In the era of social networking, are smartphones jeopardising our right to trial by jury, asks Dr Fergal Davis, Senior Lecturer and researcher in the Anti-Terror Laws and the Democratic Challenge Project at UNSW's Gilbert + Tobin Centre of Public Law.
The impact of social networking has been felt far and wide: it undermined the regime of Hosni Mubarak and others in the Middle East; it allows me to keep in touch with family and friends in the UK and Ireland; and it may well help to extinguish "the lamp which shows that freedom lives" - trial by jury.
On Tuesday 14 June 2011 Joanna Fraill a 40 year-old woman from Manchester in the UK, was convicted of contempt of court. Ms Fraill was a juror in a multi-million-pound drugs case who contacted Jamie Stewart, one of the defendants, via Facebook and discussed the case. She also conducted an internet search into Stewart's boyfriend Gary Knox.
On its own the case would be interesting but not overly damaging but it is part of a sustained attack on the legitimacy of trial by jury in the UK. Last year London witnessed its first non-jury trial in a serious criminal case for over 400 years. Earlier this year a London judge took the unprecedented step of dismissing the jury (due to a belief that the jury had been tampered with) and then proceeded to deliver the verdict in the case on her own. So a case which began with a jury, ended without one.
All of this follows the less-than-supportive 2001 report of Lord Justice Robin Auld into the criminal justice system in England and Wales.
Closer to home, the right to trial by jury is under threat in New Zealand. Across the Tasman Sea 18 individuals arrested in 2007 during the Urewera 'terror' raids are being tried by judge alone, without a jury.
Of course things are different here in Australia: here the right to trial by jury is constitutionally guaranteed. This guarantee is not watertight. Section 80 of the Australian constitution only applies to trial on indictment and parliament is apparently free to determine that any offence, no matter how serious, is not indictable.
The Fraill case is reminiscent of the New South Wales' case of R v K. Here, after the trial, defence counsel learned that members of the jury had engaged in their own online investigations surrounding the case. The result of R v K and R v Skaf (2004) is that juries are more clearly directed not to conduct independent research into the case, but is this realistic?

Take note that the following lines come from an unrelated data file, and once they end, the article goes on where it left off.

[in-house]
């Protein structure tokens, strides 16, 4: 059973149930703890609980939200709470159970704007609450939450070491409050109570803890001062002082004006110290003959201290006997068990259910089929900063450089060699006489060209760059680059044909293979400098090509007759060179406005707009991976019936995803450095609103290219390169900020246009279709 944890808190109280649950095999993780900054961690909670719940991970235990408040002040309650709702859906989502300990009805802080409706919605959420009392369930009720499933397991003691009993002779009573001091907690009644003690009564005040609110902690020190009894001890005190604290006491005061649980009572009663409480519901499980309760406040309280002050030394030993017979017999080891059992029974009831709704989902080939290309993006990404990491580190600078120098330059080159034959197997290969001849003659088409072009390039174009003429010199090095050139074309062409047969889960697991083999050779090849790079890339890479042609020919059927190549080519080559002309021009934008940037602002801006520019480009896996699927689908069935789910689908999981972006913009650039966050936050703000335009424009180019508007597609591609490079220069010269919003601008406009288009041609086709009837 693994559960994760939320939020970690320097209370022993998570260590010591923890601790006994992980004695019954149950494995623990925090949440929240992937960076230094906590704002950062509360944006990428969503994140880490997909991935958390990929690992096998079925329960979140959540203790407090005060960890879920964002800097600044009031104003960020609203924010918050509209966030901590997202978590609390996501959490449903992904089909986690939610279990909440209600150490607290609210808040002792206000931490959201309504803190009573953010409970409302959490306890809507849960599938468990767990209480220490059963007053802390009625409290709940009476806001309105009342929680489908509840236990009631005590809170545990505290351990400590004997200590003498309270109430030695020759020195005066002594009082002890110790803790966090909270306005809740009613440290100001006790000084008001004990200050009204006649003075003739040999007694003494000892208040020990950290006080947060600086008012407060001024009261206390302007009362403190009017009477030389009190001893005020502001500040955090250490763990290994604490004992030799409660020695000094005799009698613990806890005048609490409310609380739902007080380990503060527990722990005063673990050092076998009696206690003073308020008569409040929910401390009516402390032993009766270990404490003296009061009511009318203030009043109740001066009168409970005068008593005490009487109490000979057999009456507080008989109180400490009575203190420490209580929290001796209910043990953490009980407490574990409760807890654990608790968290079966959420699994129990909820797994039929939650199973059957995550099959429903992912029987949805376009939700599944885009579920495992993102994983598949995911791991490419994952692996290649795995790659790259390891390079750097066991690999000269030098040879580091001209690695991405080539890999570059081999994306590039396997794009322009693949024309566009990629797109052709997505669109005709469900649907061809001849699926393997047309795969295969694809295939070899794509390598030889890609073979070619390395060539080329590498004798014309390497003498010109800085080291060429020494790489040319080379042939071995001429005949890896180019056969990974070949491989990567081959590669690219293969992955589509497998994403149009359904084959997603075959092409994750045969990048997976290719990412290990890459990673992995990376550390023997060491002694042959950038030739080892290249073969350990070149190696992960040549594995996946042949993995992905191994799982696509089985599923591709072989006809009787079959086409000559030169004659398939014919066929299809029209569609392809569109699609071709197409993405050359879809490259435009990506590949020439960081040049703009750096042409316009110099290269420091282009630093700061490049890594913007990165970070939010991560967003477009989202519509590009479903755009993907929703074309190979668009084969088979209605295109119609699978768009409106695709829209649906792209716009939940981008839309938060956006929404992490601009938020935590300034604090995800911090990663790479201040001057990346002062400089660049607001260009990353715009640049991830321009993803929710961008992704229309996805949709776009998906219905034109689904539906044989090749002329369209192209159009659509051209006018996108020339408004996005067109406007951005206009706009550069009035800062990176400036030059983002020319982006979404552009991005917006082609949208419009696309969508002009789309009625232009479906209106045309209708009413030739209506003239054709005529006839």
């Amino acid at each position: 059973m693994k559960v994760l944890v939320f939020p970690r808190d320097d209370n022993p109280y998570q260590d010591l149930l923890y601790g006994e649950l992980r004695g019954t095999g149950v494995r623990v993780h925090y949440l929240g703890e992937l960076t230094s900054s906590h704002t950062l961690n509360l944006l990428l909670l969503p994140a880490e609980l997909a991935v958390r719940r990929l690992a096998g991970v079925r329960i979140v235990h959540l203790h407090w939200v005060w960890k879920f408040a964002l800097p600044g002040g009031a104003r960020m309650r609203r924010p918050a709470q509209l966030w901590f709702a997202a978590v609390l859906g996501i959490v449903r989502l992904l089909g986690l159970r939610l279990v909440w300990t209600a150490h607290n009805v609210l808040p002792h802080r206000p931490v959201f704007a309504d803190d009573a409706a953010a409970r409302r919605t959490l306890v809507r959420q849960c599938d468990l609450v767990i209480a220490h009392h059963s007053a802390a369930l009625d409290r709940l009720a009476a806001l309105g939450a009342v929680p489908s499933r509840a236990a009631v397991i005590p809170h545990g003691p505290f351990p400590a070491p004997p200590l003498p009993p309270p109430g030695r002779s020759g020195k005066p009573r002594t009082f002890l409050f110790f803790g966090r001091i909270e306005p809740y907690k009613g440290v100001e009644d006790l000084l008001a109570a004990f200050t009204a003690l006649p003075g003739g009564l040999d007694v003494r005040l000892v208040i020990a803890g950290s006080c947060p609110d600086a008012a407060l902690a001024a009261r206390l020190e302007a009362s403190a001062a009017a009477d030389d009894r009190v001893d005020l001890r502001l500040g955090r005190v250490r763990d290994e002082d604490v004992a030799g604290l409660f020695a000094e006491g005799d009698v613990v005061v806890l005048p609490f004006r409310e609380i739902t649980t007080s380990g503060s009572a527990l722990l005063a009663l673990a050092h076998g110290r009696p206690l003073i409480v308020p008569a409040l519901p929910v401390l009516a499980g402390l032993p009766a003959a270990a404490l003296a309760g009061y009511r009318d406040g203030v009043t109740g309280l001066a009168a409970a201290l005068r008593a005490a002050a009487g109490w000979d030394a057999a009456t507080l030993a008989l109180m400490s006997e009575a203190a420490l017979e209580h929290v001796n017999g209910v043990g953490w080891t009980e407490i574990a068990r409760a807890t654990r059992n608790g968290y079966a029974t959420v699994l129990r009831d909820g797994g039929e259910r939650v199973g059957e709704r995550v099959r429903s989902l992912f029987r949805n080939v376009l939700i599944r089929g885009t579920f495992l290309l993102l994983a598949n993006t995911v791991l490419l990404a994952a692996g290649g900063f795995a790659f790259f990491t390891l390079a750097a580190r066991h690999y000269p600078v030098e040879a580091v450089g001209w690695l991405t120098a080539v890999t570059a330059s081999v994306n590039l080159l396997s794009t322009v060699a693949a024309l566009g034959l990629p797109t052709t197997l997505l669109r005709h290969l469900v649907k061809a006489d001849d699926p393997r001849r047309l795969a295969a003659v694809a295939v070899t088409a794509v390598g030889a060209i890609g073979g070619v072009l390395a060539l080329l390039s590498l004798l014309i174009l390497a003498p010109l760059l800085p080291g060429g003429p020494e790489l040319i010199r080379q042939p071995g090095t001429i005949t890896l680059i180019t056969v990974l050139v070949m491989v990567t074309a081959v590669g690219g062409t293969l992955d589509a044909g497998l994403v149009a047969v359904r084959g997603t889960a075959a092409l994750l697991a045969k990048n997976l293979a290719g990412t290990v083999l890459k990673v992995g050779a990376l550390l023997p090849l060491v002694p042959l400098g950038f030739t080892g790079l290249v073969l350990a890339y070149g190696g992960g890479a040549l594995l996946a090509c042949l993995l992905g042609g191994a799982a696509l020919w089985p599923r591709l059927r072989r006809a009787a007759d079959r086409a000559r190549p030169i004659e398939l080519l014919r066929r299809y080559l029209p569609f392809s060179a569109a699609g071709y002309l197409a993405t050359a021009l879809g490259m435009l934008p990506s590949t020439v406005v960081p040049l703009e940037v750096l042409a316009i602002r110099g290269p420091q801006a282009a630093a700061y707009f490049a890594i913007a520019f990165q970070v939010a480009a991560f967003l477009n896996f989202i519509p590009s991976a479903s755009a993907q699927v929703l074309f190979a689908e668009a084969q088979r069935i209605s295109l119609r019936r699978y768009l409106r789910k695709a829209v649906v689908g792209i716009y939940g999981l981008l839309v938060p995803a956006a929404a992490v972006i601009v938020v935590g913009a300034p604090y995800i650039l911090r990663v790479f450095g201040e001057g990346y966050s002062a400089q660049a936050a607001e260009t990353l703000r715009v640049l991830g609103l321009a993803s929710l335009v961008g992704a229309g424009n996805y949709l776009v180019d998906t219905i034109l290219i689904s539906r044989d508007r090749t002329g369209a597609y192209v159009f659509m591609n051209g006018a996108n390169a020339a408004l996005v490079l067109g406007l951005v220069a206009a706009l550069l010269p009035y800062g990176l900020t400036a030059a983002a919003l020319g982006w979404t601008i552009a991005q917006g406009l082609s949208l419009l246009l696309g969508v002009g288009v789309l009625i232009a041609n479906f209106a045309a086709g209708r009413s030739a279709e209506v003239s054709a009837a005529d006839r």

The jury has a long and distinguished history. William Blackstone, in 1768 declared it to be the bulwark of liberty, but the jury is simply an institutional means to ensure a fair trial. In Australia, the right to trial by jury has, perhaps, added significance. In NSW the development of trial by jury was directly associated with the transformation from military justice and penal colony to emancipated normality.
Furthermore, as an institution, the jury has a great legitimating function - it involves the governed in the process of governing; it places the citizen at the centre of the criminal justice system; and so the French political philosopher Alexis de Tocqueville described it as a "predominately republican institution".
However, the core function of the jury is to provide justice, after all Dietrich v the Queen affirmed the right of Australians to a fair trial.
So the jury must, first and foremost, guarantee a fair trial; its ability to perform some civic duty along the way is secondary.
In the era of the smartphone, when Channel 10 cannot even police the phone usage of Master Chef contestants, is it realistic to hope that juries will not be tempted to carry out some online sleuthing?
If not, what matters more: the right to trial by jury or the right to a fair trial?
This opinion piece first appeared in Online Opinion.